From a distance, all you hear is the persistent drone, barely audible, like somebody else’s mosquito. I guess that’s why they call them drones. They can linger up there for days, watching and waiting, probably relieving each other like on-duty patrol cops — like slow-motion tag-team wrestling — like owls, waiting for a mouse to make a careless move.
From a distance, the sound recedes into the background cacophony of fans running, children playing, dogs barking, and the shrill horns of motor scooters in traffic. It blends into the sound of life that reassures grandmothers that all is well when they wake momentarily from their afternoon nap. It is the sound of sudden and inescapable death — the thunderbolt of foreign gods thrown from heaven in retribution for unknown sins.
From a distance, remote operators watch, and guide, and drink Coca Cola, and decide who will live and who will die and when. You cannot know the faces of these nameless watchers. You cannot invite them to your daughter’s wedding or your uncle’s funeral.You cannot explain that you are loaning your shovel to a neighbor down the street and helping him plant a shade tree by the curb. You cannot explain or negotiate or fall on your knees to beg for understanding or plead for mercy.
From a distance, a house is being watched. Adult males have begun arriving, alone, at three-minute intervals. Bill and Joe (for lack of true names) record the coordinates and lock them into the user interface of a targeting algorithm. They also log the exception-in-progress into their operations log and review their rules of engagement. This is all very routine, actually. Usually, nothing comes of it. This is all part of the process; it’s how things are done.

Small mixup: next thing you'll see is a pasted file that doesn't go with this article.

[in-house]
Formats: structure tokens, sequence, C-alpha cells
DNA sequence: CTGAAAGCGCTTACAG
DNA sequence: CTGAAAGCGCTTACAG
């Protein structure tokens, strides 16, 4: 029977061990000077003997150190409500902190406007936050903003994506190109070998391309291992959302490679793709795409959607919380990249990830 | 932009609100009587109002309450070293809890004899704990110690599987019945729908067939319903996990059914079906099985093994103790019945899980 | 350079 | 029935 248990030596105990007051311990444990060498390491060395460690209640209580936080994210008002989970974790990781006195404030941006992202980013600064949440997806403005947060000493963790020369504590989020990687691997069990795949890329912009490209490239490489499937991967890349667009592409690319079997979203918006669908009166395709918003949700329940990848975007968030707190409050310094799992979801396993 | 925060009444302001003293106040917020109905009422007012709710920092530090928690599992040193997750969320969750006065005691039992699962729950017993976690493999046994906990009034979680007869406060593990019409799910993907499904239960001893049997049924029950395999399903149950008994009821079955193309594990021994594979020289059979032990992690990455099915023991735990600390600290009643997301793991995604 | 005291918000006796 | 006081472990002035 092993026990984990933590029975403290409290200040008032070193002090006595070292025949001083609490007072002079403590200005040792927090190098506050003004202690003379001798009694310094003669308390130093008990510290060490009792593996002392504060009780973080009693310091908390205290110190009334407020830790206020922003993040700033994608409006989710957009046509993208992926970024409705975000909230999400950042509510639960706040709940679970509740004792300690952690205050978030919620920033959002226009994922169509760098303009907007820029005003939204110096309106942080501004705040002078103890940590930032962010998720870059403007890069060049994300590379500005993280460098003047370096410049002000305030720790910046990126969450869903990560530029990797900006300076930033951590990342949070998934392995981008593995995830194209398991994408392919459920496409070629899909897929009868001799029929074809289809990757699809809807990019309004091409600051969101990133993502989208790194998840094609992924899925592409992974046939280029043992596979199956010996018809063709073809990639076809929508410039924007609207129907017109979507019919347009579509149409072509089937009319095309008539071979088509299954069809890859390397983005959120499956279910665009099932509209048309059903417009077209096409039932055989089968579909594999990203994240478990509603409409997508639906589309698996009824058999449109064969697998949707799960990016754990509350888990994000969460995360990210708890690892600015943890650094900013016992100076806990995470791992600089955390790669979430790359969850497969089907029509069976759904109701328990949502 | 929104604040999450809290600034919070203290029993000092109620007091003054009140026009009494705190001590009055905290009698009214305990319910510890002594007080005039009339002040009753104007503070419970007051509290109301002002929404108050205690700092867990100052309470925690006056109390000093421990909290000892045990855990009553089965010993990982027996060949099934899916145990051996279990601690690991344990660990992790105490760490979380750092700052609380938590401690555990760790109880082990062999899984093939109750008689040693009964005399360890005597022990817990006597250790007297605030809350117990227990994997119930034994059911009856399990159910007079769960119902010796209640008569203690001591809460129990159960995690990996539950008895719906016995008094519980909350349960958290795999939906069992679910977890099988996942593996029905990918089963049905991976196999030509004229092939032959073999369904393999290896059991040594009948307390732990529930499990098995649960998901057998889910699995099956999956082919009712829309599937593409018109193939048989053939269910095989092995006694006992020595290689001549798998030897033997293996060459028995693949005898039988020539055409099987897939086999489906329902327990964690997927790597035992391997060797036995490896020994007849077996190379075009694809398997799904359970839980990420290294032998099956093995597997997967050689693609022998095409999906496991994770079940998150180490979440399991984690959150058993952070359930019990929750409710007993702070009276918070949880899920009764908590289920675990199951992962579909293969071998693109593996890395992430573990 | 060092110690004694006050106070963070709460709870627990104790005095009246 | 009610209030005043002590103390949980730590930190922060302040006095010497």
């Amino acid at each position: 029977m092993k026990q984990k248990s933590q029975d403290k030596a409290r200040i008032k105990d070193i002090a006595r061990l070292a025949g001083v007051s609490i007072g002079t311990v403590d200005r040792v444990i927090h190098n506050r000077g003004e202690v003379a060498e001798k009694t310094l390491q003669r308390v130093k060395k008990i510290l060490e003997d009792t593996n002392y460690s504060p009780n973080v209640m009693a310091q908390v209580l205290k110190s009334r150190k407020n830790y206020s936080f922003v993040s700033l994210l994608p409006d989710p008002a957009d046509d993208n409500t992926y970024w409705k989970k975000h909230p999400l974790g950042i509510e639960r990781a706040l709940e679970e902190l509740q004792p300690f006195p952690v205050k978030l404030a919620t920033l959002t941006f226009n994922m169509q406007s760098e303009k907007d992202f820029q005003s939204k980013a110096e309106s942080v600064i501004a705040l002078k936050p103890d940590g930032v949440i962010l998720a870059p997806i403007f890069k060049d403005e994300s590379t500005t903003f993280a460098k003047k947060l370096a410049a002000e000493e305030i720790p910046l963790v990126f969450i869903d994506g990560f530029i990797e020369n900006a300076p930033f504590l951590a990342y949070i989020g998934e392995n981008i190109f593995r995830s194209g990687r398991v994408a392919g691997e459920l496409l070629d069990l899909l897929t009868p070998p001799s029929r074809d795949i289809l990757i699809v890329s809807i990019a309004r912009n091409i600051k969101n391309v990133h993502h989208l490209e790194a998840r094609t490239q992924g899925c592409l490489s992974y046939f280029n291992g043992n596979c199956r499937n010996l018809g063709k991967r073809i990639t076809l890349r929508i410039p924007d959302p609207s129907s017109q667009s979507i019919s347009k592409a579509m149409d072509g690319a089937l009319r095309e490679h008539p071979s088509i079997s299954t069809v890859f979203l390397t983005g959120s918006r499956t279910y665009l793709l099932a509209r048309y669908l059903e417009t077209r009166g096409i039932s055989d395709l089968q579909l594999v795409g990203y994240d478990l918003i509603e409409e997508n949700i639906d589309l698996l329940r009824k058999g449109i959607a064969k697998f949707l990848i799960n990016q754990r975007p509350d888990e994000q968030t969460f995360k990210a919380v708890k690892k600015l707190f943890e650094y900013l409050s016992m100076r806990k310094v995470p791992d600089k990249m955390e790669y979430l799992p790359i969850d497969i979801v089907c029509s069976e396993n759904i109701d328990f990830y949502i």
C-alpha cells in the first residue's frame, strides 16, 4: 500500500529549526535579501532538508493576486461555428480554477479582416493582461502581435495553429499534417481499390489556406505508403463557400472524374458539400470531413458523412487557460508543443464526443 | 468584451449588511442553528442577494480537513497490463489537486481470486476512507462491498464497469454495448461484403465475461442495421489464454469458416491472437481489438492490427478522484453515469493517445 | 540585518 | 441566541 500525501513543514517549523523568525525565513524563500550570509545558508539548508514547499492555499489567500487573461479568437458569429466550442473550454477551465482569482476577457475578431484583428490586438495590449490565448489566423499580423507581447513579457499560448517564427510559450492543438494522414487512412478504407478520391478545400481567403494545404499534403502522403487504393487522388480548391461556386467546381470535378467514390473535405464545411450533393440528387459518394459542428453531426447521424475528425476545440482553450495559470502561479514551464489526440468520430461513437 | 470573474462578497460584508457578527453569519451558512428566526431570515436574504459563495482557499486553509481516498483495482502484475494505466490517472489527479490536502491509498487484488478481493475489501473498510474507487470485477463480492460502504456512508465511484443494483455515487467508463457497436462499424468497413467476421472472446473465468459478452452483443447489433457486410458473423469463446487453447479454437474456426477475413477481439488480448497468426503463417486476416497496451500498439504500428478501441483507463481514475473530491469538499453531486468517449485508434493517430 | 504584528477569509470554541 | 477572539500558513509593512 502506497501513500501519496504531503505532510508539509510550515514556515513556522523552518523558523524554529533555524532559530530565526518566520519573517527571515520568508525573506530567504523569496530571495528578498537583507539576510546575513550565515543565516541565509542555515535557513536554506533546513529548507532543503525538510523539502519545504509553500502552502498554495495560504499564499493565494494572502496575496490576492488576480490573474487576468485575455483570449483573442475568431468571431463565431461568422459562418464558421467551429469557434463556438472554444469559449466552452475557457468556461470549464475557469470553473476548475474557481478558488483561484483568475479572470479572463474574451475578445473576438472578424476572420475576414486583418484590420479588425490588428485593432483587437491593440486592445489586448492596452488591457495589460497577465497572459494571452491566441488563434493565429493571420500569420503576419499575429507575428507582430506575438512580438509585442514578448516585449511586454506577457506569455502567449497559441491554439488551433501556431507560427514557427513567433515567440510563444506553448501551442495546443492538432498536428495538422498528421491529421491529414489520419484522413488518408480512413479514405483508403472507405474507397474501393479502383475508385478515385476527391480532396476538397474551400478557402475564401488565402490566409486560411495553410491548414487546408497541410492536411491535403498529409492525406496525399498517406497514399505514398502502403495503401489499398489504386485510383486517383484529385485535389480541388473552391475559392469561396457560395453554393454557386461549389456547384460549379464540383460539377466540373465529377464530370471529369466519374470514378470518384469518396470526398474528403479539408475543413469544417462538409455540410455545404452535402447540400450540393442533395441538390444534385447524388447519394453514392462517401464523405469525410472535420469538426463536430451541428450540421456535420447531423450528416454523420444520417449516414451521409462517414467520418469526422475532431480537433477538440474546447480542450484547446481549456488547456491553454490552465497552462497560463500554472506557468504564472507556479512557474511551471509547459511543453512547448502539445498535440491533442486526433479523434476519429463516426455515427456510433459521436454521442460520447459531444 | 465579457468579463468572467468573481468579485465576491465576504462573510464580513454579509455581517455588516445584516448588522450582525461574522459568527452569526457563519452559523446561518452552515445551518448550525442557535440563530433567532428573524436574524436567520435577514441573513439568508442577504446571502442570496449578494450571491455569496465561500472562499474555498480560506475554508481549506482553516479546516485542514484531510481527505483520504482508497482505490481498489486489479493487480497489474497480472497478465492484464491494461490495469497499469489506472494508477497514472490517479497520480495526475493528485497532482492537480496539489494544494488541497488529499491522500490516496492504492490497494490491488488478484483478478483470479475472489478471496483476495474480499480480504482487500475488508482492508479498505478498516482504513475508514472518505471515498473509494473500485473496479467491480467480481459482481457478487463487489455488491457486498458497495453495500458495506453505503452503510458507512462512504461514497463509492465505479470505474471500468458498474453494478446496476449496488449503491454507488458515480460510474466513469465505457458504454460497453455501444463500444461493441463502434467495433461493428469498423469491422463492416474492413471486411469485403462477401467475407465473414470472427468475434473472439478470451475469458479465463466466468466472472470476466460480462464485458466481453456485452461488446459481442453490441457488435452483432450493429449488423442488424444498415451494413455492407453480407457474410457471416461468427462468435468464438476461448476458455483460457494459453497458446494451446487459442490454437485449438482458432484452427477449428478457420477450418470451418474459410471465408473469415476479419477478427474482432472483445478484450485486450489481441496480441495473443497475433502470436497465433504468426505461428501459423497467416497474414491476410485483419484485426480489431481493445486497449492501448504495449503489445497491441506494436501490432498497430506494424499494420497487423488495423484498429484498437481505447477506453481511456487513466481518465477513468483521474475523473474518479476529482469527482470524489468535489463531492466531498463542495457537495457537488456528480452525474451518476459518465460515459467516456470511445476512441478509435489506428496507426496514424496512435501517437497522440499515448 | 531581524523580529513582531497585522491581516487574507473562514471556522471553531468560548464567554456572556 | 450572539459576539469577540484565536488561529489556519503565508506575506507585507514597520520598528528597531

From a distance, these remote operators cannot read the minutes from the meeting of town elders, gathered in fearful caution, concealing their meeting as if they held some collective guilt. Elders — gathered to coordinate aid to the bread baker while he recovers from a broken ankle. Elders — gathered to plan repairs to the aqueducts that bring vital water from the nearby mountains. Elders — gathered to decide on discipline for the disorderly young men with too little to do and too much anger to be content with doing nothing.
From a distance, a new star is born — flaring briefly before streaking directly to its designated coordinates — like the lightning of Zeus — with the fury of Jove — consuming itself and everything within its blast radius in a momentary orgasm of annihilation beyond any concept of any hell.
From a distance, heads turn; spoons pause and tremble halfway to their destinations; women begin screaming; men begin cursing; small children begin crying; tears well up in the blind and empty eyes of a veteran of past wars; spoons finish their journey to mouths thankful that they are still there to receive another meager morsel… this time.